Studies on Phosphohistidine Phosphatase 1 : What? Where? Why?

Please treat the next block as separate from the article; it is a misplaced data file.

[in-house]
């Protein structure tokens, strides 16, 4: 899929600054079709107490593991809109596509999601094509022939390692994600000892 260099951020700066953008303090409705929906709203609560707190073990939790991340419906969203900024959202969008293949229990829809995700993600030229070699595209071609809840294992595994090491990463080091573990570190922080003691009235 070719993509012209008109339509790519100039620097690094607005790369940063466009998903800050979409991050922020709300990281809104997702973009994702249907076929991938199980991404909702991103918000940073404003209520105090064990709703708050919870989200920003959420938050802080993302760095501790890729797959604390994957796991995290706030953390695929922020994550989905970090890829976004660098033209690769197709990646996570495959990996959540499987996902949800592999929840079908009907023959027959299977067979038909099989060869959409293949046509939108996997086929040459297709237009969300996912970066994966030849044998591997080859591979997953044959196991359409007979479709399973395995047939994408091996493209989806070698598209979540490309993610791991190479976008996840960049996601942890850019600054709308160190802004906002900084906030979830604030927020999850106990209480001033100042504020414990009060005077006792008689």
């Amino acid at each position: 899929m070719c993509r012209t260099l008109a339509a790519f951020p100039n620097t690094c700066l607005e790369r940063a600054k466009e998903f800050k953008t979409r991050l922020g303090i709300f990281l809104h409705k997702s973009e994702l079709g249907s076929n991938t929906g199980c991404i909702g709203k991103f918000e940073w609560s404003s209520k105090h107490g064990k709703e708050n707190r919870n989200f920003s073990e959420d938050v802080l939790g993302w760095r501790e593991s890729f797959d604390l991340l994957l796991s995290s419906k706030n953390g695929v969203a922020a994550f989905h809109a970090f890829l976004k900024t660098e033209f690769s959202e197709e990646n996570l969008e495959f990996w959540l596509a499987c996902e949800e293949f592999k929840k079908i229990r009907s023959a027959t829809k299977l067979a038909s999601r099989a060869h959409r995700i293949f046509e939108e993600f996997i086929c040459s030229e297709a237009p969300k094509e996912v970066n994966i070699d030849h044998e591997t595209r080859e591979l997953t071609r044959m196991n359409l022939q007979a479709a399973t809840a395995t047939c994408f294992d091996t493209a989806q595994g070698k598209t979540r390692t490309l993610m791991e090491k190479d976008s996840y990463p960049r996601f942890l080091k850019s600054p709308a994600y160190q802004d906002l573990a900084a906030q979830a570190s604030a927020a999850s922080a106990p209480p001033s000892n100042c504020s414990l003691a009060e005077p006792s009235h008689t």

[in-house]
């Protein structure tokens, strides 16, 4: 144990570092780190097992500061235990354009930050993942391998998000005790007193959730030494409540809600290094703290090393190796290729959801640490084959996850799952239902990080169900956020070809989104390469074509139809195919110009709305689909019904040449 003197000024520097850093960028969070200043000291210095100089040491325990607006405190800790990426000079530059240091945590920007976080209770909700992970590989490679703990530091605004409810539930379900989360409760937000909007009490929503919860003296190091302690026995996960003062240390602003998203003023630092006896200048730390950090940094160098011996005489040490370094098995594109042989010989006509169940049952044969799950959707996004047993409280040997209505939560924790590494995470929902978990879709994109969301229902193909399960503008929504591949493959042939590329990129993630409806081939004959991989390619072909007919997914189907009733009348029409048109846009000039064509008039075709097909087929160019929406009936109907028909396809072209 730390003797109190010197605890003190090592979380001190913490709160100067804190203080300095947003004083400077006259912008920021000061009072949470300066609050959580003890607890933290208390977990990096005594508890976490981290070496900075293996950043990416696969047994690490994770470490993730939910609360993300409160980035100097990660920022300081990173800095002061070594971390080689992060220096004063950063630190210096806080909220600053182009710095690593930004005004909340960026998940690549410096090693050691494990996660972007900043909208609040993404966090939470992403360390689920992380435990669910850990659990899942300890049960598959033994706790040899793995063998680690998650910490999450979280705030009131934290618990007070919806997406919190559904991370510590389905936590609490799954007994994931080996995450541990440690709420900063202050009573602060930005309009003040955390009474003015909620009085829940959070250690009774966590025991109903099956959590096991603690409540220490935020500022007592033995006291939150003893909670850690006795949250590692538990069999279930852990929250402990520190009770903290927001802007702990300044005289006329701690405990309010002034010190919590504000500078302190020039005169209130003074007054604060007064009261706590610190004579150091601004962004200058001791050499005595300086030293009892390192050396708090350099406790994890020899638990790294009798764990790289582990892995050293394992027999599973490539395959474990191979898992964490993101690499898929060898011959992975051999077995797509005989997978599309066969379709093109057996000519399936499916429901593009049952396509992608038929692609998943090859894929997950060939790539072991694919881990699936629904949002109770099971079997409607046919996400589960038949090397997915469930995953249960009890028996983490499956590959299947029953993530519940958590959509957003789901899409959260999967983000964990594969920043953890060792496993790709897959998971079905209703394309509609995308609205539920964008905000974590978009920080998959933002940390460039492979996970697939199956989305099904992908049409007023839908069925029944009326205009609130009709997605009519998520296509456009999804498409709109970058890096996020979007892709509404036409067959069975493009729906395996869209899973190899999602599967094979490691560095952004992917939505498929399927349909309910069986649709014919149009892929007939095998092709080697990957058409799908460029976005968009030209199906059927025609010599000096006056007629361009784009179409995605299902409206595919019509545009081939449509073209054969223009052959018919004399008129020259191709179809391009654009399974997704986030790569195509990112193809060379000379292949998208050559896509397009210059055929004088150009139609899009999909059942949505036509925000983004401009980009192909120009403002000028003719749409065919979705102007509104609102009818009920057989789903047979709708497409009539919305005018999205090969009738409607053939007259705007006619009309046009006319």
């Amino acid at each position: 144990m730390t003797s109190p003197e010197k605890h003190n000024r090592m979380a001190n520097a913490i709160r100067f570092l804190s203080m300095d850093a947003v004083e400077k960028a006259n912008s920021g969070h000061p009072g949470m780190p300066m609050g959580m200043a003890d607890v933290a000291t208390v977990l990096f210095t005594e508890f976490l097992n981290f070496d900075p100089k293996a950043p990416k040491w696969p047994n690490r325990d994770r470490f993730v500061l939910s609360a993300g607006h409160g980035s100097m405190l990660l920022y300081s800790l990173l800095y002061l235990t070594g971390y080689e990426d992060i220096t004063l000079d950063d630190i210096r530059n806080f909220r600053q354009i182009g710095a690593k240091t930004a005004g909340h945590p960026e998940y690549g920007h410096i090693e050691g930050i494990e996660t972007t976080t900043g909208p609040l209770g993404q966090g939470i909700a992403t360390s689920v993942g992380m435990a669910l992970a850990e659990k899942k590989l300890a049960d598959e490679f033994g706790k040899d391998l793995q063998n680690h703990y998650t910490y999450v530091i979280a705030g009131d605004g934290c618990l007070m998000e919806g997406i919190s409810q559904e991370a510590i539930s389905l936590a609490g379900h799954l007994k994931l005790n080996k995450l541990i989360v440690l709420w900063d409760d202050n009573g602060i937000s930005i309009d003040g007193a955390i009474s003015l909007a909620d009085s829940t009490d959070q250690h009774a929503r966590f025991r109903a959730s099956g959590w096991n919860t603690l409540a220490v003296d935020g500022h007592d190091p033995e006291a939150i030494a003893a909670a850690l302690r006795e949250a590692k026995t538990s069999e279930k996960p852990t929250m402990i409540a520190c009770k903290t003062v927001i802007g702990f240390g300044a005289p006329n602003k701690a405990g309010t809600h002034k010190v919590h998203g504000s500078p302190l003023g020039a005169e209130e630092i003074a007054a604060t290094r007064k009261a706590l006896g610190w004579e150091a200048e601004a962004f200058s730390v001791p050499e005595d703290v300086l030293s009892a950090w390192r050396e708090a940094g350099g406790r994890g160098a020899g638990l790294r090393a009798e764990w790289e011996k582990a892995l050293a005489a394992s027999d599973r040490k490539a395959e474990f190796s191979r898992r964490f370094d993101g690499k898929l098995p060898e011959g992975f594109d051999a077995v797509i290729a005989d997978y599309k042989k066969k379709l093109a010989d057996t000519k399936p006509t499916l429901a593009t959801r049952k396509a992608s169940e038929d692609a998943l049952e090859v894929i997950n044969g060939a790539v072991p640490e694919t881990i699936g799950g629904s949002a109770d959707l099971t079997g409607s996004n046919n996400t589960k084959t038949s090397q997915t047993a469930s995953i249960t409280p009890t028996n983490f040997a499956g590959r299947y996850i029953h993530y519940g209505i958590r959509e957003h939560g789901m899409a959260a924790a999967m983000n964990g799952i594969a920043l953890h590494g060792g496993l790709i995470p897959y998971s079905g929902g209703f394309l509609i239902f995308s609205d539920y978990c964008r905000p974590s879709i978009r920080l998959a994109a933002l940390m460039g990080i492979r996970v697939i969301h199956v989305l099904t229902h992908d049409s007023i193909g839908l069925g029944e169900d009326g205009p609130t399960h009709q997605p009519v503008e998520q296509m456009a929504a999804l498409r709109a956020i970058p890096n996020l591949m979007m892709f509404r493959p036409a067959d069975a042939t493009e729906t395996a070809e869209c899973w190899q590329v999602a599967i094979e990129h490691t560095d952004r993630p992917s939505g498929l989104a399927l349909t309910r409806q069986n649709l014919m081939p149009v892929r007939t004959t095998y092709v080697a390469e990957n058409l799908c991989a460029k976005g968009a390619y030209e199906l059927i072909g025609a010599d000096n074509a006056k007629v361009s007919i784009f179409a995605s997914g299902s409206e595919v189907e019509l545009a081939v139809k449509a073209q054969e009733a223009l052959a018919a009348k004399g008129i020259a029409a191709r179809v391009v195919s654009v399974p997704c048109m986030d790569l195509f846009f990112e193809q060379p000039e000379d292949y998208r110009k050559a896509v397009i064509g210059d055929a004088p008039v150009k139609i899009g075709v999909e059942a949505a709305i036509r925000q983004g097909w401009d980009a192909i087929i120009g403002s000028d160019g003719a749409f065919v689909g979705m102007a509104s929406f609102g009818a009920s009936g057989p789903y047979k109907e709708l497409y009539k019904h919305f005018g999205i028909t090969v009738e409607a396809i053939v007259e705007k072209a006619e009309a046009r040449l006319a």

Abstract: Phosphohistidine phosphatase 1 (PHPT1) is a small protein, consisting of 125 amino acids, that catalyzes the dephosphorylation of histidine but does not have any activity towards other phosphorylated amino acids. PHPT1 was identified in 2002, and is so far the only mammalian histidine phosphatase known, but still little is known about its physiological role. No mammalian histidine kinases have hitherto been identified.Phosphorylation is one of the most important ways in which the structure and activity of a protein may be changed after translation. Proteins are phosphorylated on the side chain of amino acid residues. When a hydroxyl is phosphorylated the result is a phosphoester and when a nitrogen is phosphorylated the result is a phosphoamidate. Histidine may be phosphorylated on either of the two nitrogens of the imidazole ring of the side chain. The resulting phosphoamidate bond is labile and rich in energy, which makes histidine phosphorylation highly reversible and flexible. However, histidine phosphorylation is less studied than that of the phosphoesters due to the acid lability of the phosphoamidate bond.The work described in this thesis was focused on further elucidating the physiological role of PHPT1. Amino acid residues of importance for the activity of PHPT1 were identified, and mutants with decreased phosphatase activity were produced. These mutants have been used in studies on the function of PHPT1. By using immunohistochemical methodology the localization of PHPT1 in both mouse and human tissues was determined, with mainly similar results. A general finding was that expression of PHPT1 was high in epithelial cells with short turnover time, indicating that PHPT1 may have an important role in proliferating cells. We have also developed a comparatively fast and simple screening method for determination of PHPT1 activity. Since research in this field has been hampered by the lack of efficient and practical methodology, hopefully this new method will be an asset in search of inhibitors for PHPT1, which in turn may be used for detection of the elusive mammalian histidine kinases, the finding of which may give major breakthroughs in the field.
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